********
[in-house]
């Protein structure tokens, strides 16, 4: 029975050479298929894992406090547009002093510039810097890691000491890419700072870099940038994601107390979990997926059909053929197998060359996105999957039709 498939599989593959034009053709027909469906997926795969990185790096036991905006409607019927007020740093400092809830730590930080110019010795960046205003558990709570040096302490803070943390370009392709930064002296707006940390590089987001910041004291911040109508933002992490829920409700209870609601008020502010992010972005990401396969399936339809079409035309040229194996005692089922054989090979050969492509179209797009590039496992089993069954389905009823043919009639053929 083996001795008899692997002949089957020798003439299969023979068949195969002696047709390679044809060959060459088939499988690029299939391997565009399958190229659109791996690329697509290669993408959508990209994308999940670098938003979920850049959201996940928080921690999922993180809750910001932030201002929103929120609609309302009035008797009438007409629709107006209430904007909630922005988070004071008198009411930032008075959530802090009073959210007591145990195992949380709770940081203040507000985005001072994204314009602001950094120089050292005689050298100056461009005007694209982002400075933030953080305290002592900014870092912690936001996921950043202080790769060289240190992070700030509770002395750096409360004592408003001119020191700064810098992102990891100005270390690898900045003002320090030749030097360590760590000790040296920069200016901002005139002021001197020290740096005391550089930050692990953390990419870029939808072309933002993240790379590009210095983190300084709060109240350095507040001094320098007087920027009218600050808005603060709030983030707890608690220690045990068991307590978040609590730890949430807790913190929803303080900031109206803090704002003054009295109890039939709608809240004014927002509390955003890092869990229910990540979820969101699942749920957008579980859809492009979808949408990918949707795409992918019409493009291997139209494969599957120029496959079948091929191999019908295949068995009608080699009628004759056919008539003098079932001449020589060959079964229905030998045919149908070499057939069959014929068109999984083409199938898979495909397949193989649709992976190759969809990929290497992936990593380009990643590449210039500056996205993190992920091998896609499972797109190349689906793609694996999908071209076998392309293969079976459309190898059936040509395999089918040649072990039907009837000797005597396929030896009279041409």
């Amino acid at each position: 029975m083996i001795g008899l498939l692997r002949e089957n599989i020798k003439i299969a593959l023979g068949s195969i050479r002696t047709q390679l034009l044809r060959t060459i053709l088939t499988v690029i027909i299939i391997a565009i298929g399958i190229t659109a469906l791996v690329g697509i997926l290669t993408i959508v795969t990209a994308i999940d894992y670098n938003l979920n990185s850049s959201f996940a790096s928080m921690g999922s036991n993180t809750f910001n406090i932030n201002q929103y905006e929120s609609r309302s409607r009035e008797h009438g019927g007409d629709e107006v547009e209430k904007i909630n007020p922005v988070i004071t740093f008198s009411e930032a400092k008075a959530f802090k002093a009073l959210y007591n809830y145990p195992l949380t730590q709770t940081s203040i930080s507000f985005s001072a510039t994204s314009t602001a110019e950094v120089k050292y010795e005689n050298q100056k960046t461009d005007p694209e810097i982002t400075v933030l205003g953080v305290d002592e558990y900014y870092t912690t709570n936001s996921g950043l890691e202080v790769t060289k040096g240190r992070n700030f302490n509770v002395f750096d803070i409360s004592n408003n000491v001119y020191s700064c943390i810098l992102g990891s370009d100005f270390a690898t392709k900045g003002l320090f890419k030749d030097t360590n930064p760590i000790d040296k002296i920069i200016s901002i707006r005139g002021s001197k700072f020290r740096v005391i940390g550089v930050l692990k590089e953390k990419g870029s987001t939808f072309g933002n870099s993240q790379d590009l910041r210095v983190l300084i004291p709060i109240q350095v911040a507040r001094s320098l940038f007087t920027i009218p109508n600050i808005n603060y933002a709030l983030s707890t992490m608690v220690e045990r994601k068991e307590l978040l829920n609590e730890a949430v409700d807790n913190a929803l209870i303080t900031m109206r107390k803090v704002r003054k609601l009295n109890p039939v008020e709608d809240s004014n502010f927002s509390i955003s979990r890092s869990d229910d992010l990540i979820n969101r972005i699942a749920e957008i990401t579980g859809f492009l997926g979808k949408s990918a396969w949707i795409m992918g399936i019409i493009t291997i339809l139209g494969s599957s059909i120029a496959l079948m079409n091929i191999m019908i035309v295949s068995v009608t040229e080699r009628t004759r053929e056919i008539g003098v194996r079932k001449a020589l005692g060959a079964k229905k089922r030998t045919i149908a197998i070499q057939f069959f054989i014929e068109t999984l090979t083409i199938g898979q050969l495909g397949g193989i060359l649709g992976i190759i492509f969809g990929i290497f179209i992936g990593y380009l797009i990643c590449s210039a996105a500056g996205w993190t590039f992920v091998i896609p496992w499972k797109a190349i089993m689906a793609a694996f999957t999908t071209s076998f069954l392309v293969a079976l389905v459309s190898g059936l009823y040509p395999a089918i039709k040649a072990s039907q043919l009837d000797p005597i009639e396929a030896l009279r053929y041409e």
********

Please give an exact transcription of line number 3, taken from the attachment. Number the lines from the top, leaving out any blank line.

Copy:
């Amino acid at each position: 029975m083996i001795g008899l498939l692997r002949e089957n599989i020798k003439i299969a593959l023979g068949s195969i050479r002696t047709q390679l034009l044809r060959t060459i053709l088939t499988v690029i027909i299939i391997a565009i298929g399958i190229t659109a469906l791996v690329g697509i997926l290669t993408i959508v795969t990209a994308i999940d894992y670098n938003l979920n990185s850049s959201f996940a790096s928080m921690g999922s036991n993180t809750f910001n406090i932030n201002q929103y905006e929120s609609r309302s409607r009035e008797h009438g019927g007409d629709e107006v547009e209430k904007i909630n007020p922005v988070i004071t740093f008198s009411e930032a400092k008075a959530f802090k002093a009073l959210y007591n809830y145990p195992l949380t730590q709770t940081s203040i930080s507000f985005s001072a510039t994204s314009t602001a110019e950094v120089k050292y010795e005689n050298q100056k960046t461009d005007p694209e810097i982002t400075v933030l205003g953080v305290d002592e558990y900014y870092t912690t709570n936001s996921g950043l890691e202080v790769t060289k040096g240190r992070n700030f302490n509770v002395f750096d803070i409360s004592n408003n000491v001119y020191s700064c943390i810098l992102g990891s370009d100005f270390a690898t392709k900045g003002l320090f890419k030749d030097t360590n930064p760590i000790d040296k002296i920069i200016s901002i707006r005139g002021s001197k700072f020290r740096v005391i940390g550089v930050l692990k590089e953390k990419g870029s987001t939808f072309g933002n870099s993240q790379d590009l910041r210095v983190l300084i004291p709060i109240q350095v911040a507040r001094s320098l940038f007087t920027i009218p109508n600050i808005n603060y933002a709030l983030s707890t992490m608690v220690e045990r994601k068991e307590l978040l829920n609590e730890a949430v409700d807790n913190a929803l209870i303080t900031m109206r107390k803090v704002r003054k609601l009295n109890p039939v008020e709608d809240s004014n502010f927002s509390i955003s979990r890092s869990d229910d992010l990540i979820n969101r972005i699942a749920e957008i990401t579980g859809f492009l997926g979808k949408s990918a396969w949707i795409m992918g399936i019409i493009t291997i339809l139209g494969s599957s059909i120029a496959l079948m079409n091929i191999m019908i035309v295949s068995v009608t040229e080699r009628t004759r053929e056919i008539g003098v194996r079932k001449a020589l005692g060959a079964k229905k089922r030998t045919i149908a197998i070499q057939f069959f054989i014929e068109t999984l090979t083409i199938g898979q050969l495909g397949g193989i060359l649709g992976i190759i492509f969809g990929i290497f179209i992936g990593y380009l797009i990643c590449s210039a996105a500056g996205w993190t590039f992920v091998i896609p496992w499972k797109a190349i089993m689906a793609a694996f999957t999908t071209s076998f069954l392309v293969a079976l389905v459309s190898g059936l009823y040509p395999a089918i039709k040649a072990s039907q043919l009837d000797p005597i009639e396929a030896l009279r053929y041409e």